C++ Getting Started
To start with, I’ll be covering these things in today’s tutorial:
C++ Install IDE
An IDE (Integrated Development Environment) is used to edit AND compile the code.
Popular IDE's include Code::Blocks, Eclipse, and Visual Studio. These are all free, and they can be used to both edit and debug C++ code.
Note: Web-based IDE's can work as well, but functionality is limited.
We will use VS Code in our tutorial, which we believe is a good place to start.
C/C++ support for Visual Studio Code is provided by a Microsoft C/C++ extension to enable cross-platform C and C++ development on Windows, Linux, and macOS.
We will install Mingw-w64 via MSYS2, which provides up-to-date native builds of GCC, Mingw-w64, and other helpful C++ tools and libraries. You can download the latest installer from the MSYS2 page or use this link to the installer.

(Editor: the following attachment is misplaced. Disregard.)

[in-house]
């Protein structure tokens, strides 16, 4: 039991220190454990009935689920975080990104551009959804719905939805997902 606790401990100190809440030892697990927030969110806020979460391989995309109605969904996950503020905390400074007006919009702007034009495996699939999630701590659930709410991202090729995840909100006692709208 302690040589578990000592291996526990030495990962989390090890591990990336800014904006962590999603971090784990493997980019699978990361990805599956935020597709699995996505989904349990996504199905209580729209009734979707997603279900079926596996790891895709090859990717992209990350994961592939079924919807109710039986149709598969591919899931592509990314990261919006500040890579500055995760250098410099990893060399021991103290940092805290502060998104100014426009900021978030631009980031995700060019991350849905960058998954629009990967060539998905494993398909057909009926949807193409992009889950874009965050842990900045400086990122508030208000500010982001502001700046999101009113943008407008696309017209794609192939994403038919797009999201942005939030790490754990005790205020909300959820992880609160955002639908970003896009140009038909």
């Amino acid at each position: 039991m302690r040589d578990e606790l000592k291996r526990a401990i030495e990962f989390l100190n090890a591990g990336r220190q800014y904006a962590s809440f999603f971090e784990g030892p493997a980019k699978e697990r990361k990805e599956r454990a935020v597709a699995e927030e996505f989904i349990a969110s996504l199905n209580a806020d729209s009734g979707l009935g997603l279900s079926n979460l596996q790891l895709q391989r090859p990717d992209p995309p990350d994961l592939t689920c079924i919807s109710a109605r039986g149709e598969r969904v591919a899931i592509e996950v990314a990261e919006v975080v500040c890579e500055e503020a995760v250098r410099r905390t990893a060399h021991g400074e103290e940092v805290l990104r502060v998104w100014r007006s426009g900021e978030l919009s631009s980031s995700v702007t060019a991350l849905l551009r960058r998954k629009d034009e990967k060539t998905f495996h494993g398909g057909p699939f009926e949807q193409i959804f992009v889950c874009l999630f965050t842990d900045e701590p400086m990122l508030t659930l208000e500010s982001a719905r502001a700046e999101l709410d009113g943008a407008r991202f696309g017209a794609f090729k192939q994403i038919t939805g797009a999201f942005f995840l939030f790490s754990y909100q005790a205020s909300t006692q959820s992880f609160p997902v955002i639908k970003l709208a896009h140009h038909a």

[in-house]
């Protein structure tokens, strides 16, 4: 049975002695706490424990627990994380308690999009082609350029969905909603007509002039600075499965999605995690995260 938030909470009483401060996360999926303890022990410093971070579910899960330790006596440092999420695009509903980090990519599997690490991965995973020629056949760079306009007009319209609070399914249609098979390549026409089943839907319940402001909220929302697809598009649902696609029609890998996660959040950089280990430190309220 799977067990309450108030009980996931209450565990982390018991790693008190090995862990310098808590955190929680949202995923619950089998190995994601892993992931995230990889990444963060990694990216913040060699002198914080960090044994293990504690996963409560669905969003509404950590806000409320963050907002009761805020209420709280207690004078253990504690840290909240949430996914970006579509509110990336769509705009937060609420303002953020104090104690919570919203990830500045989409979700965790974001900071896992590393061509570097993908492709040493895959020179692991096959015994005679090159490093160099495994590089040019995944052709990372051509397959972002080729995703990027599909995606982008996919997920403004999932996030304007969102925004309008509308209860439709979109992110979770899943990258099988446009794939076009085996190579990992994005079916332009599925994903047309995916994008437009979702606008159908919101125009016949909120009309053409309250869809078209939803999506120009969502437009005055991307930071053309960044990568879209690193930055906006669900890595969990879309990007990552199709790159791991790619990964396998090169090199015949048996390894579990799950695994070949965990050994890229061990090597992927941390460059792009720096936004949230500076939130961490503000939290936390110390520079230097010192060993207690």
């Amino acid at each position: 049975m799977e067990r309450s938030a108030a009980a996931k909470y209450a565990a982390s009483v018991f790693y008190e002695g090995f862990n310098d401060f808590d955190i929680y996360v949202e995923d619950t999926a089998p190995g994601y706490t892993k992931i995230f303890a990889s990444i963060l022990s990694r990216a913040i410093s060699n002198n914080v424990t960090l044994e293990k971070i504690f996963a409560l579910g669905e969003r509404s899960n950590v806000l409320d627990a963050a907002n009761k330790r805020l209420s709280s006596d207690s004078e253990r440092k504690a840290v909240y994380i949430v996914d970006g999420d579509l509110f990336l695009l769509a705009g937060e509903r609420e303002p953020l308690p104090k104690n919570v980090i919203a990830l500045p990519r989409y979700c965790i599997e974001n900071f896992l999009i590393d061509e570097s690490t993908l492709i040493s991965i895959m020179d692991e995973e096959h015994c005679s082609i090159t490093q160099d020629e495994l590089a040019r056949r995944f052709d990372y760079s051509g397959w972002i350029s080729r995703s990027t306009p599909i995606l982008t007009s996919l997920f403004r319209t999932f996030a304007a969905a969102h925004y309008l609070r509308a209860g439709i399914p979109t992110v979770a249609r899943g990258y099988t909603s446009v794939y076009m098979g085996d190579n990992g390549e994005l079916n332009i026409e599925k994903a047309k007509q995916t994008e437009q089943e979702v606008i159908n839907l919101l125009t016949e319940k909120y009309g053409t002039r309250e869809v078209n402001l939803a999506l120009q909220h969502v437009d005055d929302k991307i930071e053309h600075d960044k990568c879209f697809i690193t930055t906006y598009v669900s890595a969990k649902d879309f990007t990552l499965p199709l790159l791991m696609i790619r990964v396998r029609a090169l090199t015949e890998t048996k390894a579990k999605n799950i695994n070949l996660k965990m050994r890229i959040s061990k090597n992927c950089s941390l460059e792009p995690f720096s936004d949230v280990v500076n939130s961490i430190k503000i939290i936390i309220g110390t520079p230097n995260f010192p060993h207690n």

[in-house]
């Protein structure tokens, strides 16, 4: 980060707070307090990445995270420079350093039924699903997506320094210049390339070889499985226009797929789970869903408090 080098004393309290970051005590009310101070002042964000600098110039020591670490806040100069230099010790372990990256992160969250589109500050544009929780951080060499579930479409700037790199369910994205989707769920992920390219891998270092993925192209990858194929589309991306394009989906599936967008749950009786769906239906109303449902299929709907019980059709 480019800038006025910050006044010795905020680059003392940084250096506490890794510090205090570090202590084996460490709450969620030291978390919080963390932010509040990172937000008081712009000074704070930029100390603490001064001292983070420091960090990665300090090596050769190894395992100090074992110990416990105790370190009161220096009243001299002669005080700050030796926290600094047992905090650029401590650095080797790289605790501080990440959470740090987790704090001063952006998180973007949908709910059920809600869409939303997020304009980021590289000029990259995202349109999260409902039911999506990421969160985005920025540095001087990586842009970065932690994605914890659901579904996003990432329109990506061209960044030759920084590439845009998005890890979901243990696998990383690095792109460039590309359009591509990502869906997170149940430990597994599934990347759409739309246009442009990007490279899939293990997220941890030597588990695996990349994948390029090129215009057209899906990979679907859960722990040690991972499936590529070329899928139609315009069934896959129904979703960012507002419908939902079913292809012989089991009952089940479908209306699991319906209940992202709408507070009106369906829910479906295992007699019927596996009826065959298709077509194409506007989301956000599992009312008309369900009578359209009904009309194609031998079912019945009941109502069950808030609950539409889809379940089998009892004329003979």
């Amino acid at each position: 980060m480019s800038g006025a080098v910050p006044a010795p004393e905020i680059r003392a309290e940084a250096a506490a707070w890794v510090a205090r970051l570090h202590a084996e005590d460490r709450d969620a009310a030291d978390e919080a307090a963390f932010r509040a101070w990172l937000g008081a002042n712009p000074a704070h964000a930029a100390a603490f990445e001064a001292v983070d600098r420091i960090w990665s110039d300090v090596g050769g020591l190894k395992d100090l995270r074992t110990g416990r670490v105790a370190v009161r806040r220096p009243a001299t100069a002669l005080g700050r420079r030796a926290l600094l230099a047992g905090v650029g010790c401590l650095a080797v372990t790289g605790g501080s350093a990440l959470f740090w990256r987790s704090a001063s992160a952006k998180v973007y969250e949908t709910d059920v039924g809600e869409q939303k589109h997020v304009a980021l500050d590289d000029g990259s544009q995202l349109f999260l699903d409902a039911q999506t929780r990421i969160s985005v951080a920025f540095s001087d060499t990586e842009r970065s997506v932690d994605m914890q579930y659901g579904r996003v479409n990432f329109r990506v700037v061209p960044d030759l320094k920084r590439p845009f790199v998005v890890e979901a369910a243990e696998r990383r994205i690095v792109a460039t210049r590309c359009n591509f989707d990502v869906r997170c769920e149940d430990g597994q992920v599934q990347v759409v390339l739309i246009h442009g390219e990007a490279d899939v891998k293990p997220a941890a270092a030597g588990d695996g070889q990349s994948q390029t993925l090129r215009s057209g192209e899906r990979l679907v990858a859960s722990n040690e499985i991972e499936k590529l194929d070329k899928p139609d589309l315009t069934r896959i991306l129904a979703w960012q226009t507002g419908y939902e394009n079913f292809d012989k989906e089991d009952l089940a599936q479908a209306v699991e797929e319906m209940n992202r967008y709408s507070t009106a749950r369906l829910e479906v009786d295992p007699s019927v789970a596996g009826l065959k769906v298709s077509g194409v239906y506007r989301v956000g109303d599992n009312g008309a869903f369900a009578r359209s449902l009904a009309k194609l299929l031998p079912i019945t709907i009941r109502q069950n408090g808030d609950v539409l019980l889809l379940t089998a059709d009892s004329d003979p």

Add the path to your Mingw-w64
bin folder to the Windows
PATH environment variable by using the following steps:
Pathvariable in your User variables and then select Edit.
\mingw64\binappended, to the system path. The exact path depends on which version of Mingw-w64 you have installed and where you installed it. If you used the settings above to install Mingw-w64, then add this to the path:
C++ Start Now with code
Let's create our first C++ file.
Open VS Code and go to File > New > Empty File.
Write the following C++ code and save the file as p1.cpp (File > Save File as):
For Example: C++ program to display "Hello World! Welcome to OPH"
Output: Hello World! Welcome to OPH